"What captures the imagination here, " he continued, "is that these are young whales, they have made a mistake and we are identifying with their situation."
Like many newspeople interviewed, Williams likened the whales' story to the saga of Jessica McClure, the 18monthold Texas tot who fell down a well last year. Rescue efforts stretched over 58 hours
"It is an offbeat story, a human story that diverts us from more serious and depressing news, " Williams said. "The world gets a story like this about once a year. These stories serve as a kind of counterpoint to the serious stories."
Ryu Inouye, operations news editor for the Seattle Times, agreed. "The image is emotional. It's heartbreaking. It's a hell of a story that has all the elements of Jessica McClure, " he said. The story, accompanied by a fivecolumn inch photo, ran on page one of the Times Tuesday.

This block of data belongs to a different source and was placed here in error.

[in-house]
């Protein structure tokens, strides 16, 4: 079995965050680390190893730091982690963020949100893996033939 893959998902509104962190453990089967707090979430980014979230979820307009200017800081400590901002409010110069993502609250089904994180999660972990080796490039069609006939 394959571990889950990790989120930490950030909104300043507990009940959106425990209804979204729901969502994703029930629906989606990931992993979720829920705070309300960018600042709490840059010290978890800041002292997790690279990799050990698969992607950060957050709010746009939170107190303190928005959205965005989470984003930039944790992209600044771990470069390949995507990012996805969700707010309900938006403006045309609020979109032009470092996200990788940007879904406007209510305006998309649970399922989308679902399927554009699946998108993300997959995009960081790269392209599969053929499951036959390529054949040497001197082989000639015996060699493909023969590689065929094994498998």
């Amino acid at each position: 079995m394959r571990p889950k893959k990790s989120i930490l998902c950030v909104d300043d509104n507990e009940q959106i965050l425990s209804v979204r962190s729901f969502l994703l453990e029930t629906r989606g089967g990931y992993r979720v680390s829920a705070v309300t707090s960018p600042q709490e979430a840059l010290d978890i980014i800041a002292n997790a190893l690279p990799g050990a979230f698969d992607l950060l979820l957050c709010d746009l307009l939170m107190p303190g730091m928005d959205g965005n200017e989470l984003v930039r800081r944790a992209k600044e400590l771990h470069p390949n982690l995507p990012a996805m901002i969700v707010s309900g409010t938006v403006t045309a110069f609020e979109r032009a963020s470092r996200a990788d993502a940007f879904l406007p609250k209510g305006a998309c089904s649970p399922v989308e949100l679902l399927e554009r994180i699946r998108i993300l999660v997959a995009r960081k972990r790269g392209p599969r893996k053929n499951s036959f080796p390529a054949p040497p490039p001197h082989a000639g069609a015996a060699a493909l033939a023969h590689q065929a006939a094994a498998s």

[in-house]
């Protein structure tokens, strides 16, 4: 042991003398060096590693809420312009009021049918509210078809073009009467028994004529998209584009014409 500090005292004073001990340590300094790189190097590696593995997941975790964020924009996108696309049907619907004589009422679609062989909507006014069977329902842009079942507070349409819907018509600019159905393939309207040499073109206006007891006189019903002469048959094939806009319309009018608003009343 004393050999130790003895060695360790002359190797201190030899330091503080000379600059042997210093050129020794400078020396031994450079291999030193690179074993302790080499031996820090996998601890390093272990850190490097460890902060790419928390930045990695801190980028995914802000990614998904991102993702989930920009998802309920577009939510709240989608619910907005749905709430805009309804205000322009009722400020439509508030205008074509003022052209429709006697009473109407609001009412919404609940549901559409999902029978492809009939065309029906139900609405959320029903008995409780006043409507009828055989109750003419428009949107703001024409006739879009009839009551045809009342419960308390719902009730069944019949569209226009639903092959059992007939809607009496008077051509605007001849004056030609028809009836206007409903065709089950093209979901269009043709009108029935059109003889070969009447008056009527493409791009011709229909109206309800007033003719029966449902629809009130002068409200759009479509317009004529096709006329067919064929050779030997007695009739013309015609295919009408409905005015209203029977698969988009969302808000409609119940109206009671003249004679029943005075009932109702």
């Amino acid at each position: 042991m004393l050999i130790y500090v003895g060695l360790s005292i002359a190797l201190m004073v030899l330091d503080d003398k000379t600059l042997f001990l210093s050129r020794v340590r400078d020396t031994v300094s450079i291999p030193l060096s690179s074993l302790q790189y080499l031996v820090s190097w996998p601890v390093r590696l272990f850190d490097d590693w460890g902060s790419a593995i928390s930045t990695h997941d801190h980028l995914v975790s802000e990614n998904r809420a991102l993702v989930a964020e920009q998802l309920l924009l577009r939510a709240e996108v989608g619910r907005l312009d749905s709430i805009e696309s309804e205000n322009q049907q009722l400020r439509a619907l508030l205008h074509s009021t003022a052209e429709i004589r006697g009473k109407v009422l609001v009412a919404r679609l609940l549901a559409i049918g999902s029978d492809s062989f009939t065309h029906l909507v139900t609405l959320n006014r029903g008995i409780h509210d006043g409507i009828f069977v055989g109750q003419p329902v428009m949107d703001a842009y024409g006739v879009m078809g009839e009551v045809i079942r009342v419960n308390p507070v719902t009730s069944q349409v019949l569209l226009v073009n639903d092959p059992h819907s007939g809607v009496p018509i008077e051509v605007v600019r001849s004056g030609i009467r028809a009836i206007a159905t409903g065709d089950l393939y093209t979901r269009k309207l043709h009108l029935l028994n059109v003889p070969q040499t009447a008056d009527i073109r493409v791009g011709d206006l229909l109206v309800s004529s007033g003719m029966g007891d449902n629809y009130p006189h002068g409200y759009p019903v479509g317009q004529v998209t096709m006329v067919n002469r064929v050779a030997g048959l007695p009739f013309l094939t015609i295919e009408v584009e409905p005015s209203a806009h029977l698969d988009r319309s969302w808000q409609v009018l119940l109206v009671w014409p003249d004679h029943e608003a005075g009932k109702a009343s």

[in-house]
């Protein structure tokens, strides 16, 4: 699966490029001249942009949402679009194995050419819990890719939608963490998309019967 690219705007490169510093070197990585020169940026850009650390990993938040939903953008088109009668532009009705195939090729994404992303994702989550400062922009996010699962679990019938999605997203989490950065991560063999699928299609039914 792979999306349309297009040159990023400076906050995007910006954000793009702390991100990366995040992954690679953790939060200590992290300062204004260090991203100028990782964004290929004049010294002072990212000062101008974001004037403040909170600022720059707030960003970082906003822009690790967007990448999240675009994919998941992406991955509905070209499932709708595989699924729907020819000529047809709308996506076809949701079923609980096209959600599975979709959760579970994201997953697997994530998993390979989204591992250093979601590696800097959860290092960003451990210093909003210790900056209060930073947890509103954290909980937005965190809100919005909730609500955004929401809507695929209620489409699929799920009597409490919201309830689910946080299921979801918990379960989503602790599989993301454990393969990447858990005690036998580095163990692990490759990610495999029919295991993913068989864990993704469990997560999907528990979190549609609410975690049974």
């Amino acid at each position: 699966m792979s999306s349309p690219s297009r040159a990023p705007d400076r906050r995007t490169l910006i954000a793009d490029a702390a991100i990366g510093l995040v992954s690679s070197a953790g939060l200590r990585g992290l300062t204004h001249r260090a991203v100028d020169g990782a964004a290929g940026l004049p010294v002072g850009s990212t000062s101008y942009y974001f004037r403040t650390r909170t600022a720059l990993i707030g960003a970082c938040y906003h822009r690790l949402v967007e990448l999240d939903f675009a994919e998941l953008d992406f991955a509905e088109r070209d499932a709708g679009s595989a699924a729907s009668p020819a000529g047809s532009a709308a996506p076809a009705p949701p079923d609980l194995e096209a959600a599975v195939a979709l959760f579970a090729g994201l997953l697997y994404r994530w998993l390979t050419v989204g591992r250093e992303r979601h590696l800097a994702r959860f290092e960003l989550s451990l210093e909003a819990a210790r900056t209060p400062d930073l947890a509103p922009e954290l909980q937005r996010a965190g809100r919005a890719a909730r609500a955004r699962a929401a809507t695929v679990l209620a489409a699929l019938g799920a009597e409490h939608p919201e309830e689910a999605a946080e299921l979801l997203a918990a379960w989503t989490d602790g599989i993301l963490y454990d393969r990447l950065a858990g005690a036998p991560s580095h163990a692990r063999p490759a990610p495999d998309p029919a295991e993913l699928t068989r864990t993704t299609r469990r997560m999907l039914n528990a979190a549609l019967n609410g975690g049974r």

"As we speak, the whales are on CNN, now, " Inouye said as he watched the story on his television monitor in the Seattle newsroom. "There they are, rising out of the water."
Ron Morris, news editor of the Topeka CapitalJournal in Topeka, Kan., also saw the whales' plight as similar to the Texas girl's. "It's like a kidfallinginawell story, " Morris said. "We'll definitely have something in tomorrow's paper, " he said. "People are talking about it."
The whale story made the front page of the London Evening Standard Wednesday, according to Joanna Sheldon, environmental correspondent of the Mail on Sunday. She said British interest in whale conservation was the reason.